Charity calls on government to change homelessness rules

6 Oct 17

A homelessness charity has called on the government to change rules on housing eligibility that “shut out many homeless people”, in a report released today.

Crisis said single homeless people often cannot join housing registers because of the rules that are effectively a ‘blanket ban’ on people without local connection to an area, a history of rent arears or of antisocial behaviour. 

The charity’s call comes after Theresa May’s pledge on Wednesday to add an extra £2bn to the affordable housing market, which Crisis said “will help” but would not end the issue of people “trapped in a cycle of homelessness”. 

“We know that homelessness is not inevitable,” said Jon Sparkes, chief executive at Crisis.

“With the right assistance, single homeless people can successfully secure a home to help them rebuild their lives.”

The charity also wanted the government to boost housing supply, fund Help to Rent projects to support single homeless tenants and require the government’s homelessness reduction taskforce to set targets for an adequate supply of housing for single people.

Sparkes said of the £9bn that will now be in the ‘affordable homes’ pot, after May’s speech on Wednesday: “We must make sure that enough of these homes are built to truly address our homelessness crisis, and to ensure people in the most vulnerable circumstances have access to them.”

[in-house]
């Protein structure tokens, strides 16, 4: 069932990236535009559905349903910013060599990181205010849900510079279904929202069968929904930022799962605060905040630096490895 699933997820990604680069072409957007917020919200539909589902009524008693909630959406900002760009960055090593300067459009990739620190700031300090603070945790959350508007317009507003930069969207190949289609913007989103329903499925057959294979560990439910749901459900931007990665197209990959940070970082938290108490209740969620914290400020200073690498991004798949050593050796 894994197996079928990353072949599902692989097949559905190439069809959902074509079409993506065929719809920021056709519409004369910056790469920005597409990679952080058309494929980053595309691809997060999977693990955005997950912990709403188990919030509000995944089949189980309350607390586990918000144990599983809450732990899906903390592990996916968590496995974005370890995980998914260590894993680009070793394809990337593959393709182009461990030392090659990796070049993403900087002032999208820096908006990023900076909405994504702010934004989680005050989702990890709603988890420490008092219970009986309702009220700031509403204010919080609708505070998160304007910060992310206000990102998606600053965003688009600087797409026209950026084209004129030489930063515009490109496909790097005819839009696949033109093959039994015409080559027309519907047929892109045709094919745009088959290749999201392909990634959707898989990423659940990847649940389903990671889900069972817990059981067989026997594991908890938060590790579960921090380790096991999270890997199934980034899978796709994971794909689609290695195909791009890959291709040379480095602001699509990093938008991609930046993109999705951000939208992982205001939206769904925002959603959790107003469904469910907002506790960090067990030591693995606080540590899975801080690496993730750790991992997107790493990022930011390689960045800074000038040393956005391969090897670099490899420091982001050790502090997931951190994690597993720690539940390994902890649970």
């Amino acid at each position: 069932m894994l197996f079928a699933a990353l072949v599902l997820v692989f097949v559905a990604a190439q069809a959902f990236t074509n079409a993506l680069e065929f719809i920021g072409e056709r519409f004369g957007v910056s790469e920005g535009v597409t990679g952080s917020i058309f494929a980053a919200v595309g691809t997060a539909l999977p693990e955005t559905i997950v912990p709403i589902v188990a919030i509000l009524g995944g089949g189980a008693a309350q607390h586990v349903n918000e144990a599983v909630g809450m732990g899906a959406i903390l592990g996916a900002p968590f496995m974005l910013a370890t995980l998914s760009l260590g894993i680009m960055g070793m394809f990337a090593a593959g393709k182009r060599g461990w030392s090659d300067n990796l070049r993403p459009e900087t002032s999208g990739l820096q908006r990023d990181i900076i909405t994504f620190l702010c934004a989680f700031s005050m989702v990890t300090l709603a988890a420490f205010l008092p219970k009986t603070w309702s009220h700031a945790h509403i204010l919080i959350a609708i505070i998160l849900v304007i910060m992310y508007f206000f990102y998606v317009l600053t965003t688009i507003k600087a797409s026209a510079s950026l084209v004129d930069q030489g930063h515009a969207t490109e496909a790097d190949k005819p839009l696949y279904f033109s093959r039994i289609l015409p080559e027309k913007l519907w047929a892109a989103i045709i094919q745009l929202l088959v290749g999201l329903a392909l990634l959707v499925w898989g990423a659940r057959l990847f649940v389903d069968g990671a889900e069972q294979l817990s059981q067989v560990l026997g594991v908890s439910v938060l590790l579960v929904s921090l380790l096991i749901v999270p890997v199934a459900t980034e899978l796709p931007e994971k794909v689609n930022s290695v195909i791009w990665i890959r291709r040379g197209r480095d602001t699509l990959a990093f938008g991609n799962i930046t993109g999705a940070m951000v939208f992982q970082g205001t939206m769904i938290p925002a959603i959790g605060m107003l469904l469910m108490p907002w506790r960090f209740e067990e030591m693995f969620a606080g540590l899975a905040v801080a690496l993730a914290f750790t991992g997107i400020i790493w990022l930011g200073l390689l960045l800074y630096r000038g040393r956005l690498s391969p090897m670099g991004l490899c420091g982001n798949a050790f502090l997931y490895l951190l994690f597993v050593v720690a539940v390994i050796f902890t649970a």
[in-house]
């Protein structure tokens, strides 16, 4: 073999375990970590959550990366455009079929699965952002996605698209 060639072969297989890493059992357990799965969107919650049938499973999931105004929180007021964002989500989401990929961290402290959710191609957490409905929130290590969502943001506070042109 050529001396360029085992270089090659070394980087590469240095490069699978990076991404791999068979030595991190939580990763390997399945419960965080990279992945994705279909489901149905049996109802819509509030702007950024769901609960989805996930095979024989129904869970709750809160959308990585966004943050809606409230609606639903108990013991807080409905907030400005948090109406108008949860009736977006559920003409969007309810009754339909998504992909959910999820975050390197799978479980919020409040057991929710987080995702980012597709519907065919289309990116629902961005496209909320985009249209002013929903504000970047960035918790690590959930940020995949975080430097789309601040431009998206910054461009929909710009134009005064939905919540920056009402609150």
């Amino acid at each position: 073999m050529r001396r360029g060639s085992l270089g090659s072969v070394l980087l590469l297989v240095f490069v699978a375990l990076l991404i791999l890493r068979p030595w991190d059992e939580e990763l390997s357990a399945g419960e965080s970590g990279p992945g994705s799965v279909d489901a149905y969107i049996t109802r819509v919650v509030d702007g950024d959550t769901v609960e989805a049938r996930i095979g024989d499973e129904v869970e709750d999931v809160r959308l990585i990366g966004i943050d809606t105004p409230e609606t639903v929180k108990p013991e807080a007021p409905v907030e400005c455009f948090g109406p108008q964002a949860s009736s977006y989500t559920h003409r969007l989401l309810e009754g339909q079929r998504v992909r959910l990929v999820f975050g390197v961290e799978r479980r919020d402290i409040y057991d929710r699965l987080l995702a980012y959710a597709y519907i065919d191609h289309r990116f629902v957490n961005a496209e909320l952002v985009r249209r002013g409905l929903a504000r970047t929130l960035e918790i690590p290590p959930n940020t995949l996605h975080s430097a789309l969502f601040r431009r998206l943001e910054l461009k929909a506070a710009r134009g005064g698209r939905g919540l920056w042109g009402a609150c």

The report Moving On: Improving access for single homeless people in England, which looked at the barriers to housing for those who fell outside the protection of homelessness legislation, said the access to social housing has been declining each year.

Terrie Alafat, chief executive of the Chartered Institute of Housing, said: “The new investment in affordable social rented homes announced by the government this week is welcome, but this report highlights once again just how far we still have to go.”

A cross-departmental approach by government was needed, she said.

Crisis’ report found around 200,000 single people experience homelessness in England each year and an estimated 77,000 single people on any one night.

May’s promise to give an extra £2bn is expected to create 25,000 new homes over 5 years.

The private rented sector has doubled its share of households from 10 to 20% in less than 20 years, Crisis said.

The Department for Communities and Local Government said councils across England will receive £402m to prevent and tackle homelessness over the next two years.

A spokesman for the department said: “This government is determined to help the most vulnerable in society.

“That’s why we’re implementing the Homelessness Reduction Act, which requires councils to provide support to people earlier, and investing £550m to 2020 to tackle homelessness.”

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